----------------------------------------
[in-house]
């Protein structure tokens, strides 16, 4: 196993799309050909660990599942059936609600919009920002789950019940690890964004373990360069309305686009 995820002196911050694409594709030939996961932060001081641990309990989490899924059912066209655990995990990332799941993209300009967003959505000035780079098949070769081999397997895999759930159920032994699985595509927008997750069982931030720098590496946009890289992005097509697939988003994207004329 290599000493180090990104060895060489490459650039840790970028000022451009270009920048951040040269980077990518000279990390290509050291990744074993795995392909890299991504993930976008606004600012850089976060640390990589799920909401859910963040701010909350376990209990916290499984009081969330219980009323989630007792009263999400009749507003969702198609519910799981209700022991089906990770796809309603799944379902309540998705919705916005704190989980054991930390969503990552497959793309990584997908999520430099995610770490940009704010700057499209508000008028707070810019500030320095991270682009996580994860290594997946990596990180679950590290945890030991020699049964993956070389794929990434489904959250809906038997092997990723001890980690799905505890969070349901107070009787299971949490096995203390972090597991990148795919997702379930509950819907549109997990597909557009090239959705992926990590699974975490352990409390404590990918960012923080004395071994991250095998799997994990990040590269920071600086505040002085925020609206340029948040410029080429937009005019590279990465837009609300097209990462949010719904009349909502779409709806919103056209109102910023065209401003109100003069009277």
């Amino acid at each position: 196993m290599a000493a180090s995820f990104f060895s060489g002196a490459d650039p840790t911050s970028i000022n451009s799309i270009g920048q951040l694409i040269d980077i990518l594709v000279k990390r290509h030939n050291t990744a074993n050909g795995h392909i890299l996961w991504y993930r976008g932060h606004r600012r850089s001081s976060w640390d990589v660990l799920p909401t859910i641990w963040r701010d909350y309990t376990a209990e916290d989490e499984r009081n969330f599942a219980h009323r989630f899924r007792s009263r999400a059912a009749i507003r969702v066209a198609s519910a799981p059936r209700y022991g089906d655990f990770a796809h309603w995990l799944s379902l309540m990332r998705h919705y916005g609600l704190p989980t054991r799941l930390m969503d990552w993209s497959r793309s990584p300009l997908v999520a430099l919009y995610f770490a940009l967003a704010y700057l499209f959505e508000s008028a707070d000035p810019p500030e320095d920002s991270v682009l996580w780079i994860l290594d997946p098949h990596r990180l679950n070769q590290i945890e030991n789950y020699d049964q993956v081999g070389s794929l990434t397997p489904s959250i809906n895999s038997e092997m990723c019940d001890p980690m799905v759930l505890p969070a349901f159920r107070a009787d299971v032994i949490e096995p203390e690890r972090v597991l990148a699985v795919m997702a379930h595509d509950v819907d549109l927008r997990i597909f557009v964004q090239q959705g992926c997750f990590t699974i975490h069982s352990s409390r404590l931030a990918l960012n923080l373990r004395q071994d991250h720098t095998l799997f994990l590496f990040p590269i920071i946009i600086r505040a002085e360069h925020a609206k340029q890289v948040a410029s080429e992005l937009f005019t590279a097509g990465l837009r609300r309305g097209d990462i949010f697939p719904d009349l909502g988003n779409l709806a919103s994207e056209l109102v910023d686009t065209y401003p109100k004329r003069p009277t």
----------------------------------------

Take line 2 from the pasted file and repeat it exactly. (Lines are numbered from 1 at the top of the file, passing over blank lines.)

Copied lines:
């Protein structure tokens, strides 16, 4: 196993799309050909660990599942059936609600919009920002789950019940690890964004373990360069309305686009 995820002196911050694409594709030939996961932060001081641990309990989490899924059912066209655990995990990332799941993209300009967003959505000035780079098949070769081999397997895999759930159920032994699985595509927008997750069982931030720098590496946009890289992005097509697939988003994207004329 290599000493180090990104060895060489490459650039840790970028000022451009270009920048951040040269980077990518000279990390290509050291990744074993795995392909890299991504993930976008606004600012850089976060640390990589799920909401859910963040701010909350376990209990916290499984009081969330219980009323989630007792009263999400009749507003969702198609519910799981209700022991089906990770796809309603799944379902309540998705919705916005704190989980054991930390969503990552497959793309990584997908999520430099995610770490940009704010700057499209508000008028707070810019500030320095991270682009996580994860290594997946990596990180679950590290945890030991020699049964993956070389794929990434489904959250809906038997092997990723001890980690799905505890969070349901107070009787299971949490096995203390972090597991990148795919997702379930509950819907549109997990597909557009090239959705992926990590699974975490352990409390404590990918960012923080004395071994991250095998799997994990990040590269920071600086505040002085925020609206340029948040410029080429937009005019590279990465837009609300097209990462949010719904009349909502779409709806919103056209109102910023065209401003109100003069009277």